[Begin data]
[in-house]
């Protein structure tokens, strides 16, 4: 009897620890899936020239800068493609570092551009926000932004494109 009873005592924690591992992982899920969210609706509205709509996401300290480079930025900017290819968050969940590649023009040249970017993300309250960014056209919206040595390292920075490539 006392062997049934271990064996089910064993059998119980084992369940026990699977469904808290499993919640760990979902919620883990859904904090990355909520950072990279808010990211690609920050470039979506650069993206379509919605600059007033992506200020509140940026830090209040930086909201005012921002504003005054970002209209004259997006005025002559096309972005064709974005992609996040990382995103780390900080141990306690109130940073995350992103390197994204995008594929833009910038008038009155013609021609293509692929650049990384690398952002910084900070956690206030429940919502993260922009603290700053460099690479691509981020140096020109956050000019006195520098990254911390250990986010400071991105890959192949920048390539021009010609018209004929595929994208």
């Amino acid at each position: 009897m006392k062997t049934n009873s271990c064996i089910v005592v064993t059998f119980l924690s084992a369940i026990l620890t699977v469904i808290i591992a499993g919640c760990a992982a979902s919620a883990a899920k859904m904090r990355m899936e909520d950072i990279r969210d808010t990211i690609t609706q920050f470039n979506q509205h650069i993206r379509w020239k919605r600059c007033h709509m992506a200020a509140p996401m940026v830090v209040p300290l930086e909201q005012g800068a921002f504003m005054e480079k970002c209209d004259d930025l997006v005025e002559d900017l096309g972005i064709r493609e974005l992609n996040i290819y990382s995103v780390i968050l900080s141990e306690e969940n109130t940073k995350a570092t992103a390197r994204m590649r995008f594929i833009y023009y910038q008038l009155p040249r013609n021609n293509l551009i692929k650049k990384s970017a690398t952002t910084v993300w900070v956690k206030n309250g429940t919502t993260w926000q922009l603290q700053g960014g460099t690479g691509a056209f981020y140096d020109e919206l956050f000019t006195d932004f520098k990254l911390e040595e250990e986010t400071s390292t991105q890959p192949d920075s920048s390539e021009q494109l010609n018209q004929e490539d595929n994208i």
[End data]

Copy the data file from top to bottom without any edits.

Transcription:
[in-house]
């Protein structure tokens, strides 16, 4: 009897620890899936020239800068493609570092551009926000932004494109 009873005592924690591992992982899920969210609706509205709509996401300290480079930025900017290819968050969940590649023009040249970017993300309250960014056209919206040595390292920075490539 006392062997049934271990064996089910064993059998119980084992369940026990699977469904808290499993919640760990979902919620883990859904904090990355909520950072990279808010990211690609920050470039979506650069993206379509919605600059007033992506200020509140940026830090209040930086909201005012921002504003005054970002209209004259997006005025002559096309972005064709974005992609996040990382995103780390900080141990306690109130940073995350992103390197994204995008594929833009910038008038009155013609021609293509692929650049990384690398952002910084900070956690206030429940919502993260922009603290700053460099690479691509981020140096020109956050000019006195520098990254911390250990986010400071991105890959192949920048390539021009010609018209004929595929994208």
């Amino acid at each position: 009897m006392k062997t049934n009873s271990c064996i089910v005592v064993t059998f119980l924690s084992a369940i026990l620890t699977v469904i808290i591992a499993g919640c760990a992982a979902s919620a883990a899920k859904m904090r990355m899936e909520d950072i990279r969210d808010t990211i690609t609706q920050f470039n979506q509205h650069i993206r379509w020239k919605r600059c007033h709509m992506a200020a509140p996401m940026v830090v209040p300290l930086e909201q005012g800068a921002f504003m005054e480079k970002c209209d004259d930025l997006v005025e002559d900017l096309g972005i064709r493609e974005l992609n996040i290819y990382s995103v780390i968050l900080s141990e306690e969940n109130t940073k995350a570092t992103a390197r994204m590649r995008f594929i833009y023009y910038q008038l009155p040249r013609n021609n293509l551009i692929k650049k990384s970017a690398t952002t910084v993300w900070v956690k206030n309250g429940t919502t993260w926000q922009l603290q700053g960014g460099t690479g691509a056209f981020y140096d020109e919206l956050f000019t006195d932004f520098k990254l911390e040595e250990e986010t400071s390292t991105q890959p192949d920075s920048s390539e021009q494109l010609n018209q004929e490539d595929n994208i």